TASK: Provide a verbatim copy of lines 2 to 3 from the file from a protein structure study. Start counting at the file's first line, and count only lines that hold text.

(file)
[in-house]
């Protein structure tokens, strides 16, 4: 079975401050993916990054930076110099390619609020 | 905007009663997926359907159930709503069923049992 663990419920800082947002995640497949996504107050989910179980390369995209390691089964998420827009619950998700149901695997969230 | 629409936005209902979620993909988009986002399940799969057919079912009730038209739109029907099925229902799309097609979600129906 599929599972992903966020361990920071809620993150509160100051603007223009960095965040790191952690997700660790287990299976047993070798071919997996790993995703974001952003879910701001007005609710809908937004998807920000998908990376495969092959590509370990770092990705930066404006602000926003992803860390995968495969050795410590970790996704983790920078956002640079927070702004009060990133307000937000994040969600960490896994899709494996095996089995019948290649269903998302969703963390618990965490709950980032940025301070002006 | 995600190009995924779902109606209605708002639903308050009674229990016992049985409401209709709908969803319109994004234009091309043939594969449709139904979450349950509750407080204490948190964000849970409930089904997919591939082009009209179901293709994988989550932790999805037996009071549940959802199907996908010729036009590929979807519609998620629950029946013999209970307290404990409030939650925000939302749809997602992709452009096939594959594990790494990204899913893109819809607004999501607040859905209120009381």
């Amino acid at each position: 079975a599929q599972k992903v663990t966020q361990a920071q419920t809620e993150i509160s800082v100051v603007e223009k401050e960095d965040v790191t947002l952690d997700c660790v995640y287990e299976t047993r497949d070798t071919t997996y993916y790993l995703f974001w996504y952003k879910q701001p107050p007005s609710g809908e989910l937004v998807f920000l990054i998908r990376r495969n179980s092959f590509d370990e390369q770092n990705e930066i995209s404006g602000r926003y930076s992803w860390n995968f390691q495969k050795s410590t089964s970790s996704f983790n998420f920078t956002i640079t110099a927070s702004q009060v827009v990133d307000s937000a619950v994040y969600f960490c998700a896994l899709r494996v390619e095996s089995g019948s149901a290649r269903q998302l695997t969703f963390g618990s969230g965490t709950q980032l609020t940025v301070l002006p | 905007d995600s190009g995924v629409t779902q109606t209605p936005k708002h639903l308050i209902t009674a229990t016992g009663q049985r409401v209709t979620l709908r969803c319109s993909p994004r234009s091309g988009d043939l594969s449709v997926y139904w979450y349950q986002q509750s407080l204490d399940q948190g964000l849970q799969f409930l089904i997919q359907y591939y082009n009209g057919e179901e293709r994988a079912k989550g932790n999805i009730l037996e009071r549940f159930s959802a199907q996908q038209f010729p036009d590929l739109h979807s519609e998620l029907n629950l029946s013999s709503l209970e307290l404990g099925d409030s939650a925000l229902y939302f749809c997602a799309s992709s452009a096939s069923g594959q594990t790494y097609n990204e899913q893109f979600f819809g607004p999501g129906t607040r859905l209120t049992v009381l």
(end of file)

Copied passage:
């Protein structure tokens, strides 16, 4: 079975401050993916990054930076110099390619609020 | 905007009663997926359907159930709503069923049992 663990419920800082947002995640497949996504107050989910179980390369995209390691089964998420827009619950998700149901695997969230 | 629409936005209902979620993909988009986002399940799969057919079912009730038209739109029907099925229902799309097609979600129906 599929599972992903966020361990920071809620993150509160100051603007223009960095965040790191952690997700660790287990299976047993070798071919997996790993995703974001952003879910701001007005609710809908937004998807920000998908990376495969092959590509370990770092990705930066404006602000926003992803860390995968495969050795410590970790996704983790920078956002640079927070702004009060990133307000937000994040969600960490896994899709494996095996089995019948290649269903998302969703963390618990965490709950980032940025301070002006 | 995600190009995924779902109606209605708002639903308050009674229990016992049985409401209709709908969803319109994004234009091309043939594969449709139904979450349950509750407080204490948190964000849970409930089904997919591939082009009209179901293709994988989550932790999805037996009071549940959802199907996908010729036009590929979807519609998620629950029946013999209970307290404990409030939650925000939302749809997602992709452009096939594959594990790494990204899913893109819809607004999501607040859905209120009381």
């Amino acid at each position: 079975a599929q599972k992903v663990t966020q361990a920071q419920t809620e993150i509160s800082v100051v603007e223009k401050e960095d965040v790191t947002l952690d997700c660790v995640y287990e299976t047993r497949d070798t071919t997996y993916y790993l995703f974001w996504y952003k879910q701001p107050p007005s609710g809908e989910l937004v998807f920000l990054i998908r990376r495969n179980s092959f590509d370990e390369q770092n990705e930066i995209s404006g602000r926003y930076s992803w860390n995968f390691q495969k050795s410590t089964s970790s996704f983790n998420f920078t956002i640079t110099a927070s702004q009060v827009v990133d307000s937000a619950v994040y969600f960490c998700a896994l899709r494996v390619e095996s089995g019948s149901a290649r269903q998302l695997t969703f963390g618990s969230g965490t709950q980032l609020t940025v301070l002006p | 905007d995600s190009g995924v629409t779902q109606t209605p936005k708002h639903l308050i209902t009674a229990t016992g009663q049985r409401v209709t979620l709908r969803c319109s993909p994004r234009s091309g988009d043939l594969s449709v997926y139904w979450y349950q986002q509750s407080l204490d399940q948190g964000l849970q799969f409930l089904i997919q359907y591939y082009n009209g057919e179901e293709r994988a079912k989550g932790n999805i009730l037996e009071r549940f159930s959802a199907q996908q038209f010729p036009d590929l739109h979807s519609e998620l029907n629950l029946s013999s709503l209970e307290l404990g099925d409030s939650a925000l229902y939302f749809c997602a799309s992709s452009a096939s069923g594959q594990t790494y097609n990204e899913q893109f979600f819809g607004p999501g129906t607040r859905l209120t049992v009381l």